Google, ITU bring global tech data to life
ITU’s highly regarded global ICT statistics are now available through the Google Public Data Explorer (PDE).
With Google PDE, users can now explore and visualize ITU’s key ICT statistical indicators from 1960 to 2011 (where data exists) for about 200 economies worldwide. Key indicators include fixed telephone, mobile cellular, fixed (wired) Internet, fixed (wired) broadband subscriptions and penetration, as well as the percentage of individuals using the Internet.
ITU statistics are widely recognised as the world’s most reliable and impartial global data on the state of the global ICT industry. They are used extensively by leading intergovernmental agencies, financial institutions and private sector analysts worldwide.
The Google Public Data Explorer platform enables quick search of statistics, and helps users quickly interpret data and statistics through rich visualizations. Using PDE, users can ‘mash up’ data using line graphs, bar graphs, maps and bubble charts. Visualizations are dynamic, allowing users to track trends over time. In addition, charts can easily be shared with friends or even embedded on a website or a blog.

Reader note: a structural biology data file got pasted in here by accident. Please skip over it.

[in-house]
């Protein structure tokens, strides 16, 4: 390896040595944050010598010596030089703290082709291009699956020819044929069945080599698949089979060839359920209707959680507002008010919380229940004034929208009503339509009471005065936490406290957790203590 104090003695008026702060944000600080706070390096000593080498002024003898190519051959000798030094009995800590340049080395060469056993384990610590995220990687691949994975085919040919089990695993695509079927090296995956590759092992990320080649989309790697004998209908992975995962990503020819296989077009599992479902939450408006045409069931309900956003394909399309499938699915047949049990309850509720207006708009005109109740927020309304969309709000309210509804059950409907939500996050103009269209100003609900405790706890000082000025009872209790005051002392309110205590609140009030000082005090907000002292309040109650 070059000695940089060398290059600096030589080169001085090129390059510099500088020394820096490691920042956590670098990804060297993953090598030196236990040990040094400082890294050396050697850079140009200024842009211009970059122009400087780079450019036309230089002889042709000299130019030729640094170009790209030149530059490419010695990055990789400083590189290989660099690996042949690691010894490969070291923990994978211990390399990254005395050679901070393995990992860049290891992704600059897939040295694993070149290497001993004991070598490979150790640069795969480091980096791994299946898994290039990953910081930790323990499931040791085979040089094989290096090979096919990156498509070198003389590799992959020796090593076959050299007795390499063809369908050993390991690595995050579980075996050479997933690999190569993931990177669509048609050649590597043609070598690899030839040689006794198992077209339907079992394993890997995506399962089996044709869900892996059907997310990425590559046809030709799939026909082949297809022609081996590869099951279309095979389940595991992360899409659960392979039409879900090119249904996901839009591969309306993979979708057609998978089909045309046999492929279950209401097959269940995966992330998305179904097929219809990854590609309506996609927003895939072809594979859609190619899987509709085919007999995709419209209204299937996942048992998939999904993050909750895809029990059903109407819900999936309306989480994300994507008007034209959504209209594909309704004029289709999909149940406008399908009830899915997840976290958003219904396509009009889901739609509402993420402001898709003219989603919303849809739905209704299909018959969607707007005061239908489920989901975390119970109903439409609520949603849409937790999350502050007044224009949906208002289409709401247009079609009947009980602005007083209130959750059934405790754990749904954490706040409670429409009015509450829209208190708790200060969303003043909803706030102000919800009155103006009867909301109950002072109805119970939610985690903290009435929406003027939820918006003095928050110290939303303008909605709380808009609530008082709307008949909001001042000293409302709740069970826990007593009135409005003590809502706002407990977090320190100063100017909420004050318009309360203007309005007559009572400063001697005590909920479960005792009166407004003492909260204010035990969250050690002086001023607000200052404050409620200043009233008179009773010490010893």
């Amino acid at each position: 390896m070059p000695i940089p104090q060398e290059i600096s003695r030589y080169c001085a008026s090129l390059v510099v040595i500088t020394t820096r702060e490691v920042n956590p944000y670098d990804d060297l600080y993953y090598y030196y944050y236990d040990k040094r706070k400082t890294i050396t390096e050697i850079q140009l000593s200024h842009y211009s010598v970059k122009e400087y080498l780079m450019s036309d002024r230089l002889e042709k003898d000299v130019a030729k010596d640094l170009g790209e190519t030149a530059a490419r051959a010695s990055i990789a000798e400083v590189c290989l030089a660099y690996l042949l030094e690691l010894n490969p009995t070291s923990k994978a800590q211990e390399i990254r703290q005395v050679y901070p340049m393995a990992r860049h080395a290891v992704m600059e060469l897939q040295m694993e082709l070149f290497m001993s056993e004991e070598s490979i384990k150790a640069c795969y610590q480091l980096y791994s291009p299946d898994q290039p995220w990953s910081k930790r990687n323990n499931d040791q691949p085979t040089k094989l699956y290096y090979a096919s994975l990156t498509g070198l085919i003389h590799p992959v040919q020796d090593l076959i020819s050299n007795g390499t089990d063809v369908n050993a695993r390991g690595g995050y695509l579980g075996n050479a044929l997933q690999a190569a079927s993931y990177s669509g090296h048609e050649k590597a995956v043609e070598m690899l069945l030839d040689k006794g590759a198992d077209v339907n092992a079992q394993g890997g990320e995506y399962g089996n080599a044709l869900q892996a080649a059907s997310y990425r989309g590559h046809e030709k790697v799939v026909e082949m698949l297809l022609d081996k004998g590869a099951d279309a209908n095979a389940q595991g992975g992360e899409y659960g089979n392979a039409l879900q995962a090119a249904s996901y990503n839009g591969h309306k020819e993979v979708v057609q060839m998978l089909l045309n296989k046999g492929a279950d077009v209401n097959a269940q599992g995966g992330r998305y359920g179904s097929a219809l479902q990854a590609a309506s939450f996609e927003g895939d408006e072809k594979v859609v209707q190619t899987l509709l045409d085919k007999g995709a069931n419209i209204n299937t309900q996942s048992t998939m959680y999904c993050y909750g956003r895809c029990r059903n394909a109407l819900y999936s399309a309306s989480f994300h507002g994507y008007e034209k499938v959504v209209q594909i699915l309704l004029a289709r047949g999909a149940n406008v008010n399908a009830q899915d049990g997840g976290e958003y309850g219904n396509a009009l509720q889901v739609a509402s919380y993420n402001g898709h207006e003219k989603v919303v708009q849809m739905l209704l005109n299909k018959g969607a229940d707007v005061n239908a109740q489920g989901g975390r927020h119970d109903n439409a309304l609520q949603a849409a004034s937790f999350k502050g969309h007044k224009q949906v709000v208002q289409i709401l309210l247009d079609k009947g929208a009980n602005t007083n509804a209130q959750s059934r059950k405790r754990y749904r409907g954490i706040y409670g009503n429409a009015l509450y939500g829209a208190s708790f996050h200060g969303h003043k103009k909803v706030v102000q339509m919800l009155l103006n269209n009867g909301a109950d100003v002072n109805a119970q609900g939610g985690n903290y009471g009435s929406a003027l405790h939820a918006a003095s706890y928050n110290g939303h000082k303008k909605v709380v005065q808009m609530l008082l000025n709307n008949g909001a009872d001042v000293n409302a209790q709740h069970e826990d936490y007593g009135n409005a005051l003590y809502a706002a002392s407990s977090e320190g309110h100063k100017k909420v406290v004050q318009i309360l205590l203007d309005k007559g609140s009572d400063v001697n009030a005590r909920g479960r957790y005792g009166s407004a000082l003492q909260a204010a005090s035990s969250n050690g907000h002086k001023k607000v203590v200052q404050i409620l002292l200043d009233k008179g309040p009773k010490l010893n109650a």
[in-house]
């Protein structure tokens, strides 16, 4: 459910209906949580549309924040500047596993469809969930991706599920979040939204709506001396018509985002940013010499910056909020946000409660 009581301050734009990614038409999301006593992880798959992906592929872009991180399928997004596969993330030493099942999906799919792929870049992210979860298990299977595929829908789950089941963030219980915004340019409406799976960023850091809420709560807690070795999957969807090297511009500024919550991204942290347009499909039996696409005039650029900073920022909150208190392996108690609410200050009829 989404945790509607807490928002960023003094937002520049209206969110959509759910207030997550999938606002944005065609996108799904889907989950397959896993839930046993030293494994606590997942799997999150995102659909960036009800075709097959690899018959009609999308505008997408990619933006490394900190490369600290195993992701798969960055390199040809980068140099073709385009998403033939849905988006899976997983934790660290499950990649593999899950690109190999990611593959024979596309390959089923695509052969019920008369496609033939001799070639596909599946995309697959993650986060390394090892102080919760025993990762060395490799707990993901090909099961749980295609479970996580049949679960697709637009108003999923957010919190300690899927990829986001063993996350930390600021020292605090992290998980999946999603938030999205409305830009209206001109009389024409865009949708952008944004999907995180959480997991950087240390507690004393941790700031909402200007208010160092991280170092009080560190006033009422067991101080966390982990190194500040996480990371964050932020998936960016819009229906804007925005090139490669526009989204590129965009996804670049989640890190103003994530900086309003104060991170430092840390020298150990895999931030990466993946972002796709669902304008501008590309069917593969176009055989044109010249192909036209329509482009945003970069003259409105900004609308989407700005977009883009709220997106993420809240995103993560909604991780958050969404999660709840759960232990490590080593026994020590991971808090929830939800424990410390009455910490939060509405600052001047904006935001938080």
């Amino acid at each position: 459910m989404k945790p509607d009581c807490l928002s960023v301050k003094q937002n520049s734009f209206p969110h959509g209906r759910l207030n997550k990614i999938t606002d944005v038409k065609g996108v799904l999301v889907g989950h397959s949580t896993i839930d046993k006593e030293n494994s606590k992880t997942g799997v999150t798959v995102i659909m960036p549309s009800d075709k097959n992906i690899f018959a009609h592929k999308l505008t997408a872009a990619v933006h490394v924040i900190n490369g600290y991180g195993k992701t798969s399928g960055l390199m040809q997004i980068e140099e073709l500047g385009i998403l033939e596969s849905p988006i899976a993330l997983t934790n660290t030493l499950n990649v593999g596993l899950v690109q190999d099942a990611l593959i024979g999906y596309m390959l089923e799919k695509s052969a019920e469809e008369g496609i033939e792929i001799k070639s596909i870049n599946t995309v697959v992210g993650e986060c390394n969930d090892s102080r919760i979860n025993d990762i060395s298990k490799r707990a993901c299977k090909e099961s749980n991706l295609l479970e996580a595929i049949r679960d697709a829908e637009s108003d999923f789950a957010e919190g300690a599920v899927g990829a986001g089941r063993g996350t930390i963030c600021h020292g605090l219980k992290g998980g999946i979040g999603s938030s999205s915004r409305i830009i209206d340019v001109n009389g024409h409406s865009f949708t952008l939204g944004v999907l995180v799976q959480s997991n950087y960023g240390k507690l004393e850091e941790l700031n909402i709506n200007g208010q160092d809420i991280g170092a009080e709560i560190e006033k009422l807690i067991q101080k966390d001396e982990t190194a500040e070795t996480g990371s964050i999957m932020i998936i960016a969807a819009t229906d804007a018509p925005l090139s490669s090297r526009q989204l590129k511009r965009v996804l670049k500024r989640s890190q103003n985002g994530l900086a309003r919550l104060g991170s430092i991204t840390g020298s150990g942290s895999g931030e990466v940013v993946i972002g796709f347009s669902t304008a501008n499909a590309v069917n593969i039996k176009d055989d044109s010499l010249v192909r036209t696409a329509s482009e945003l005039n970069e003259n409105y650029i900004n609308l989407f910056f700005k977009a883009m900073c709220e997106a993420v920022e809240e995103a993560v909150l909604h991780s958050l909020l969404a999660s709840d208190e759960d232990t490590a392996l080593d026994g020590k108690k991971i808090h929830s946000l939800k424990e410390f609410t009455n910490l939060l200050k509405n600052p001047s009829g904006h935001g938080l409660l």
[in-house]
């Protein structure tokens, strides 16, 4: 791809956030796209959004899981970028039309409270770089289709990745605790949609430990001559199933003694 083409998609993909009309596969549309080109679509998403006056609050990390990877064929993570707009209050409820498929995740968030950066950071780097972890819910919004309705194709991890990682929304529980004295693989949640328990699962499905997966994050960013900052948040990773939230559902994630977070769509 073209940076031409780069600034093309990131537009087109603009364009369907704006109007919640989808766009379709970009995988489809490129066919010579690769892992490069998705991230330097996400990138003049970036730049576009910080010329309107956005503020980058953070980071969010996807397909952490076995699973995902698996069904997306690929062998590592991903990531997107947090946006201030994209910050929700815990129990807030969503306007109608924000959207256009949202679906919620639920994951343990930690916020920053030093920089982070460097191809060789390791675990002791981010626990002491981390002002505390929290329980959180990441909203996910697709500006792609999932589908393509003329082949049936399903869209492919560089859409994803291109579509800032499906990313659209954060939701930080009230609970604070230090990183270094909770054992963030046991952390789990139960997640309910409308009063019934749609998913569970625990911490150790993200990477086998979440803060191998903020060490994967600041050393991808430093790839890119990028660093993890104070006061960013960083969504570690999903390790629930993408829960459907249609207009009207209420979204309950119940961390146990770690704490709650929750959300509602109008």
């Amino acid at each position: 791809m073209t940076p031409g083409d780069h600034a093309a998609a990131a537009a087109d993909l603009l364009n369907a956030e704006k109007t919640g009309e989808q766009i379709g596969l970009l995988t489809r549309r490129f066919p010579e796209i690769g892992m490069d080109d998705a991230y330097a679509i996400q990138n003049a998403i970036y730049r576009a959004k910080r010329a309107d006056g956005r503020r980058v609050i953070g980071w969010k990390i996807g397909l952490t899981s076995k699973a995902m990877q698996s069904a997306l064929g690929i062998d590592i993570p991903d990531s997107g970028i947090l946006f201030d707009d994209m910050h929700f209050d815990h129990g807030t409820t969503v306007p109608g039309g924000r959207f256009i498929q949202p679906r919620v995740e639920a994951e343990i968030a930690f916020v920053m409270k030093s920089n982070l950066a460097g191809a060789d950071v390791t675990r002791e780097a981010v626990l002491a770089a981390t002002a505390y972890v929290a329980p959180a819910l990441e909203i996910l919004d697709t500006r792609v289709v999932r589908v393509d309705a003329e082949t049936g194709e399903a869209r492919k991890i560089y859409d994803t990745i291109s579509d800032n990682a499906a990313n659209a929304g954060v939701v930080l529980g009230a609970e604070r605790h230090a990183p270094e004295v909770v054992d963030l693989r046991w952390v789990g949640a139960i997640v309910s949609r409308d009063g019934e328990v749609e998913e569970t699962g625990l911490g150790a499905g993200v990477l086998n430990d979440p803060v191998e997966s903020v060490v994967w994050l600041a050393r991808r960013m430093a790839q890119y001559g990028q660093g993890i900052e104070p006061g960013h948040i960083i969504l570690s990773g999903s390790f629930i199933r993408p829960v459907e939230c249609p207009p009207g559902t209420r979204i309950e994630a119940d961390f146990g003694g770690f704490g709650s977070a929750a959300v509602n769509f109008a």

“Teaming up with Google Public Data Explorer will greatly expand the reach and usability of ITU’s ICT statistics, making them more accessible and allowing users to explore and visualize ITU’s rich datasets,” said ITU Secretary-General Dr Hamadoun Touré. “For the first time, even non-experts will be able to quickly and easily create compelling charts and trends analysis that will enhance their work, and will also benefit others working to further develop the ICT sector worldwide.”
As an example, using Google Public Data Explorer, a user could quickly find out that mobile cellular subscriptions reached almost 6 billion by end 2011 and visualize how this trend has developed over time, as well as in different countries around the world; or compare internet penetration across countries; or learn that 30 million fixed (wired) broadband subscriptions were added in China in 2011 (accounting for about half of total subscriptions added worldwide).